CFP: Documenting LGBTQ Identity in Non Western Worlds (08/31/09; collection)Edited by Christopher Pullen Proposals are invited for essays forming part of a new reader focusing on LGBT and queer identity in the developing and non western world, apparent within varying documentary forms, such as film, television and new media. A central concern is to explore the social agency of media producers and performers, who offer new narratives of potential and progression, challenging Western orientated and traditional worlds. At the same time some chapters may explore the significance of Western constructions of LGBT and queer identity, which have offered archetypes of political engagement for world wide audiences. As a consequence this reader intends to foregro
Papers are invited for the Eighth Native American Symposium to be held November 4-6, 2009 at Southeastern Oklahoma State University in Durant, Oklahoma. The symposium theme is Images, Imaginations, and Beyond, but papers, presentations, panel sessions, and creative productions addressing all aspects of Native American studies are welcome, including but not limited to history, literature, law, medicine, education, religion, politics, social science, and the fine arts. The keynote speaker will be Heather Rae, the Cherokee film director and producer, whose film Frozen River received two Academy Award nominations this year.
Although some scholarly work has investigated the ways in which various types of modernist ideas and aesthetic tendencies have found articulation and received exposure in the quotidian sphere via advertising, film, popular psychology, popular music, new (household and workplace) technologies, as well as in profound developments in travel and communication, this panel seeks to push such analysis further. Papers are sought that critically explore articulations of modernism as they occur and are experienced in the everyday lifeworld.
Modernist Affective Labor and Biopolitics
The early twentieth century witnessed not only a variety of aesthetic experiments with language, but also a new wave of writing about language theoretically. The most well-known is the work that shaped what was to become twentieth-century linguistics: Saussure, Meillet, Benveniste, Jakobson, and the like. But it was not just linguists who tried to frame new conceptions of language: a wide variety of intellectuals from other fields decided, as if in concert, that understanding language was the key to understanding the basic problems of their disciplines and, in many cases, the very fate of European society. A few of these intellectuals, like Wittgenstein and J. L.
ACIS Mid-Atlantic Regional Conference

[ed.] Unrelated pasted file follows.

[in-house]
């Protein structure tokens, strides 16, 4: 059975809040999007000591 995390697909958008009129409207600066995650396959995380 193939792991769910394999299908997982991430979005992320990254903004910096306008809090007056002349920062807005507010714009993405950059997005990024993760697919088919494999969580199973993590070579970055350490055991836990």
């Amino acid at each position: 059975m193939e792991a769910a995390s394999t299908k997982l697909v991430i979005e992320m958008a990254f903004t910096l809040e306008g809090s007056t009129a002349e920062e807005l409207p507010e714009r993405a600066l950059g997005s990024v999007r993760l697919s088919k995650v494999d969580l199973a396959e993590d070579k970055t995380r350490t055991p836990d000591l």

Sept. 18 and 19, 2009
West Long Branch, New Jersey
Ireland by Sea
Nineteenth-century American print culture was notoriously fluid, as texts migrated from one genre to another. For example, popular city-mysteries of the 1840s and 1850s drew upon sensational crime-reporting and were often first serialized in weekly story papers and then printed in a series of pamphlets before being compiled and sold as complete novels. This session invites papers that explore any aspect of genre migration during or after the rich emergence of the penny press, the black press, and the labor press in the mid 19th century. How does the migration of texts from one genre to the next affect their meaning and their reception? What common interests did these print sources share on questions of racial, ethnic, or class identity?
CALL FOR PROPOSALS: Sirens
October 1-4, 2009
A conference on women in fantasy literature presented by Narrate
Sirens, a conference focused on literary contributions by women to the fantasy genre and on fantasy works with prominent female characters, will take place October 1-4, 2009, in Vail, CO. The conference seeks papers, panels, interactive workshops, roundtable discussions, and other presentations suitable for an audience of academics, professionals, educators, librarians, authors, and fantasy readers.
Inviting papers on bodies, objects, and circulation in seventeenth- and/or eighteenth-century literature for a panel at the meeting of the Group for Early Modern Cultural Studies (GEMCS) 2009. Topics may include blood and medical circulation; contamination and disease; sexual circulation: libertinism and prostitution; trade and the nation. Abstracts of 250 words should be sent to Marisa Huerta (marisa.huerta at utsa.edu) by 13 May 2009.
See here for GEMCS info: http://www.english.fsu.edu/gemcs/